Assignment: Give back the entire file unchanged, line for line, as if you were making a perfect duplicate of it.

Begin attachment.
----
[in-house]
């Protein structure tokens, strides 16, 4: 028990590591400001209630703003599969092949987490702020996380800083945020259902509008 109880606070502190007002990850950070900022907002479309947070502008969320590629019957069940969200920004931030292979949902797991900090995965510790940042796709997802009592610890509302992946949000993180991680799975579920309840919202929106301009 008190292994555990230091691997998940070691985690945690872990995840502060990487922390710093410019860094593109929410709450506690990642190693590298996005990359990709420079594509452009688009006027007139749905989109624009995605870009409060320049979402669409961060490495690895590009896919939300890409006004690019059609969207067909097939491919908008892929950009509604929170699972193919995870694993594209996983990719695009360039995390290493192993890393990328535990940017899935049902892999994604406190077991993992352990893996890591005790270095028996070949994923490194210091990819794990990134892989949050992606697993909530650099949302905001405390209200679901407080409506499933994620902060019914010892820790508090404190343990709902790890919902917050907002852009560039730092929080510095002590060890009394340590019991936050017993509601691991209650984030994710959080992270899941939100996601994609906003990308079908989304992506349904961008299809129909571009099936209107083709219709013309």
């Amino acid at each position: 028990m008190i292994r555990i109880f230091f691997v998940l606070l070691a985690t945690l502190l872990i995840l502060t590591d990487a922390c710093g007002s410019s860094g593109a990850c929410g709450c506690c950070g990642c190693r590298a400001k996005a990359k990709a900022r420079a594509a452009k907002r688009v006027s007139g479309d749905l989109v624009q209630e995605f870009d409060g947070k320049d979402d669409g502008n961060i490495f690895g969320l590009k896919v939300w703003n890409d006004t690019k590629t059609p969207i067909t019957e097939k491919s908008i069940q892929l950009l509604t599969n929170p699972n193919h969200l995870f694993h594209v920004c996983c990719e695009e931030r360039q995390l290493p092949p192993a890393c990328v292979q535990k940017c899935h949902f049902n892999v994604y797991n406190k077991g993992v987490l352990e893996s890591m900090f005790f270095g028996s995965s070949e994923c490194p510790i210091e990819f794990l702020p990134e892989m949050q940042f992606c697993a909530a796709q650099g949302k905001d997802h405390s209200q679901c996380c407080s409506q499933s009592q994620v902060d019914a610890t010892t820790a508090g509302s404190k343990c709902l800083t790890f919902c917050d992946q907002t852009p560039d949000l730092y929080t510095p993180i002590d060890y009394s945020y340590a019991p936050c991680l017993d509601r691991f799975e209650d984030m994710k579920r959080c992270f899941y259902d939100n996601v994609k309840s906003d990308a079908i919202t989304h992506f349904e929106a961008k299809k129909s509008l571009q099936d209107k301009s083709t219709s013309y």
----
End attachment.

[in-house]
């Protein structure tokens, strides 16, 4: 028990590591400001209630703003599969092949987490702020996380800083945020259902509008 109880606070502190007002990850950070900022907002479309947070502008969320590629019957069940969200920004931030292979949902797991900090995965510790940042796709997802009592610890509302992946949000993180991680799975579920309840919202929106301009 008190292994555990230091691997998940070691985690945690872990995840502060990487922390710093410019860094593109929410709450506690990642190693590298996005990359990709420079594509452009688009006027007139749905989109624009995605870009409060320049979402669409961060490495690895590009896919939300890409006004690019059609969207067909097939491919908008892929950009509604929170699972193919995870694993594209996983990719695009360039995390290493192993890393990328535990940017899935049902892999994604406190077991993992352990893996890591005790270095028996070949994923490194210091990819794990990134892989949050992606697993909530650099949302905001405390209200679901407080409506499933994620902060019914010892820790508090404190343990709902790890919902917050907002852009560039730092929080510095002590060890009394340590019991936050017993509601691991209650984030994710959080992270899941939100996601994609906003990308079908989304992506349904961008299809129909571009099936209107083709219709013309």
């Amino acid at each position: 028990m008190i292994r555990i109880f230091f691997v998940l606070l070691a985690t945690l502190l872990i995840l502060t590591d990487a922390c710093g007002s410019s860094g593109a990850c929410g709450c506690c950070g990642c190693r590298a400001k996005a990359k990709a900022r420079a594509a452009k907002r688009v006027s007139g479309d749905l989109v624009q209630e995605f870009d409060g947070k320049d979402d669409g502008n961060i490495f690895g969320l590009k896919v939300w703003n890409d006004t690019k590629t059609p969207i067909t019957e097939k491919s908008i069940q892929l950009l509604t599969n929170p699972n193919h969200l995870f694993h594209v920004c996983c990719e695009e931030r360039q995390l290493p092949p192993a890393c990328v292979q535990k940017c899935h949902f049902n892999v994604y797991n406190k077991g993992v987490l352990e893996s890591m900090f005790f270095g028996s995965s070949e994923c490194p510790i210091e990819f794990l702020p990134e892989m949050q940042f992606c697993a909530a796709q650099g949302k905001d997802h405390s209200q679901c996380c407080s409506q499933s009592q994620v902060d019914a610890t010892t820790a508090g509302s404190k343990c709902l800083t790890f919902c917050d992946q907002t852009p560039d949000l730092y929080t510095p993180i002590d060890y009394s945020y340590a019991p936050c991680l017993d509601r691991f799975e209650d984030m994710k579920r959080c992270f899941y259902d939100n996601v994609k309840s906003d990308a079908i919202t989304h992506f349904e929106a961008k299809k129909s509008l571009q099936d209107k301009s083709t219709s013309y």